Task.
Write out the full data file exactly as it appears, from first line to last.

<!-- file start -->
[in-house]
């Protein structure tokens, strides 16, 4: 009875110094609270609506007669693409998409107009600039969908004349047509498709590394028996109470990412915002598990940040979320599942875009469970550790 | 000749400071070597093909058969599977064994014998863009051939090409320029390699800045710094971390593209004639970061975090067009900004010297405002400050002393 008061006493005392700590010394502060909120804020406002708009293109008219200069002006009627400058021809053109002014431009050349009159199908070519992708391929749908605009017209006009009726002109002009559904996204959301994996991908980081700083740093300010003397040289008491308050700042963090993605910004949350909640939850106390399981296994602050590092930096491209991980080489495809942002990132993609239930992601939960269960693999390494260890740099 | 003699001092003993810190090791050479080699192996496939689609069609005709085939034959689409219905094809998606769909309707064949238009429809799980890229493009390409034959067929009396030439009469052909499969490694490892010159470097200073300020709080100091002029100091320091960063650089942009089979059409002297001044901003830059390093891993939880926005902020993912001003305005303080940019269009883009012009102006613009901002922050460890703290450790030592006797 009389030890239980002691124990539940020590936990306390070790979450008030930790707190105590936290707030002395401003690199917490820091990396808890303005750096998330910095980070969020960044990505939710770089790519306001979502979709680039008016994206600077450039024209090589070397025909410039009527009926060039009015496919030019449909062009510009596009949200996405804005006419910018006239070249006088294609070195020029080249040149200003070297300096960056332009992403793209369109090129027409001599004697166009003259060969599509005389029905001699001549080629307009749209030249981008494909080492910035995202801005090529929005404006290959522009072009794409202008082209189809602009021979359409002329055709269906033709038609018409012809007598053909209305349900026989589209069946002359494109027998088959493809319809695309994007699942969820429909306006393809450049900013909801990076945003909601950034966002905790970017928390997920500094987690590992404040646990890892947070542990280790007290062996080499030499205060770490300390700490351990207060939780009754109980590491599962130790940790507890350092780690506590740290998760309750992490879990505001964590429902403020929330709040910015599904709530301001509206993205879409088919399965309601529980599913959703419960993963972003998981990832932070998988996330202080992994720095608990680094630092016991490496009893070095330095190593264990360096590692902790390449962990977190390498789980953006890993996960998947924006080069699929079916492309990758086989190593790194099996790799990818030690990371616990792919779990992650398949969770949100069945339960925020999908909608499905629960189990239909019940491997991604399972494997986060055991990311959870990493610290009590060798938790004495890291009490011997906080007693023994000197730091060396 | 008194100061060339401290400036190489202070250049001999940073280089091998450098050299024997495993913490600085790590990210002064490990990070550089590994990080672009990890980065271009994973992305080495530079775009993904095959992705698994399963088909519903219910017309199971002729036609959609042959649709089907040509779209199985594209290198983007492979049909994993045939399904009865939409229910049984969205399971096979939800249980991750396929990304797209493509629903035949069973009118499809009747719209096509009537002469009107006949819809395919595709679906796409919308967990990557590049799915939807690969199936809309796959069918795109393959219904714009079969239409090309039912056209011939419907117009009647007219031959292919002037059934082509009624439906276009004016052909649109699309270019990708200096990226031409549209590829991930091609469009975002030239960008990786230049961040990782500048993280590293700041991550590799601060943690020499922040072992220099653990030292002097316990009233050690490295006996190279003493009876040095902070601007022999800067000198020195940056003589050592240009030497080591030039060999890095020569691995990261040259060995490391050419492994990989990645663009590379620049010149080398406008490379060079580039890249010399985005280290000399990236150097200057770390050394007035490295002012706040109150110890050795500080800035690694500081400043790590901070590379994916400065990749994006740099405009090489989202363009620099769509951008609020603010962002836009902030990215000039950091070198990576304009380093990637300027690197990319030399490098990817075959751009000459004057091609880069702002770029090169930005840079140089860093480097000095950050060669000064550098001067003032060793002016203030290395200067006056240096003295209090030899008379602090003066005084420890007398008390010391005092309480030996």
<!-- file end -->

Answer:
[in-house]
């Protein structure tokens, strides 16, 4: 009875110094609270609506007669693409998409107009600039969908004349047509498709590394028996109470990412915002598990940040979320599942875009469970550790 | 000749400071070597093909058969599977064994014998863009051939090409320029390699800045710094971390593209004639970061975090067009900004010297405002400050002393 008061006493005392700590010394502060909120804020406002708009293109008219200069002006009627400058021809053109002014431009050349009159199908070519992708391929749908605009017209006009009726002109002009559904996204959301994996991908980081700083740093300010003397040289008491308050700042963090993605910004949350909640939850106390399981296994602050590092930096491209991980080489495809942002990132993609239930992601939960269960693999390494260890740099 | 003699001092003993810190090791050479080699192996496939689609069609005709085939034959689409219905094809998606769909309707064949238009429809799980890229493009390409034959067929009396030439009469052909499969490694490892010159470097200073300020709080100091002029100091320091960063650089942009089979059409002297001044901003830059390093891993939880926005902020993912001003305005303080940019269009883009012009102006613009901002922050460890703290450790030592006797 009389030890239980002691124990539940020590936990306390070790979450008030930790707190105590936290707030002395401003690199917490820091990396808890303005750096998330910095980070969020960044990505939710770089790519306001979502979709680039008016994206600077450039024209090589070397025909410039009527009926060039009015496919030019449909062009510009596009949200996405804005006419910018006239070249006088294609070195020029080249040149200003070297300096960056332009992403793209369109090129027409001599004697166009003259060969599509005389029905001699001549080629307009749209030249981008494909080492910035995202801005090529929005404006290959522009072009794409202008082209189809602009021979359409002329055709269906033709038609018409012809007598053909209305349900026989589209069946002359494109027998088959493809319809695309994007699942969820429909306006393809450049900013909801990076945003909601950034966002905790970017928390997920500094987690590992404040646990890892947070542990280790007290062996080499030499205060770490300390700490351990207060939780009754109980590491599962130790940790507890350092780690506590740290998760309750992490879990505001964590429902403020929330709040910015599904709530301001509206993205879409088919399965309601529980599913959703419960993963972003998981990832932070998988996330202080992994720095608990680094630092016991490496009893070095330095190593264990360096590692902790390449962990977190390498789980953006890993996960998947924006080069699929079916492309990758086989190593790194099996790799990818030690990371616990792919779990992650398949969770949100069945339960925020999908909608499905629960189990239909019940491997991604399972494997986060055991990311959870990493610290009590060798938790004495890291009490011997906080007693023994000197730091060396 | 008194100061060339401290400036190489202070250049001999940073280089091998450098050299024997495993913490600085790590990210002064490990990070550089590994990080672009990890980065271009994973992305080495530079775009993904095959992705698994399963088909519903219910017309199971002729036609959609042959649709089907040509779209199985594209290198983007492979049909994993045939399904009865939409229910049984969205399971096979939800249980991750396929990304797209493509629903035949069973009118499809009747719209096509009537002469009107006949819809395919595709679906796409919308967990990557590049799915939807690969199936809309796959069918795109393959219904714009079969239409090309039912056209011939419907117009009647007219031959292919002037059934082509009624439906276009004016052909649109699309270019990708200096990226031409549209590829991930091609469009975002030239960008990786230049961040990782500048993280590293700041991550590799601060943690020499922040072992220099653990030292002097316990009233050690490295006996190279003493009876040095902070601007022999800067000198020195940056003589050592240009030497080591030039060999890095020569691995990261040259060995490391050419492994990989990645663009590379620049010149080398406008490379060079580039890249010399985005280290000399990236150097200057770390050394007035490295002012706040109150110890050795500080800035690694500081400043790590901070590379994916400065990749994006740099405009090489989202363009620099769509951008609020603010962002836009902030990215000039950091070198990576304009380093990637300027690197990319030399490098990817075959751009000459004057091609880069702002770029090169930005840079140089860093480097000095950050060669000064550098001067003032060793002016203030290395200067006056240096003295209090030899008379602090003066005084420890007398008390010391005092309480030996």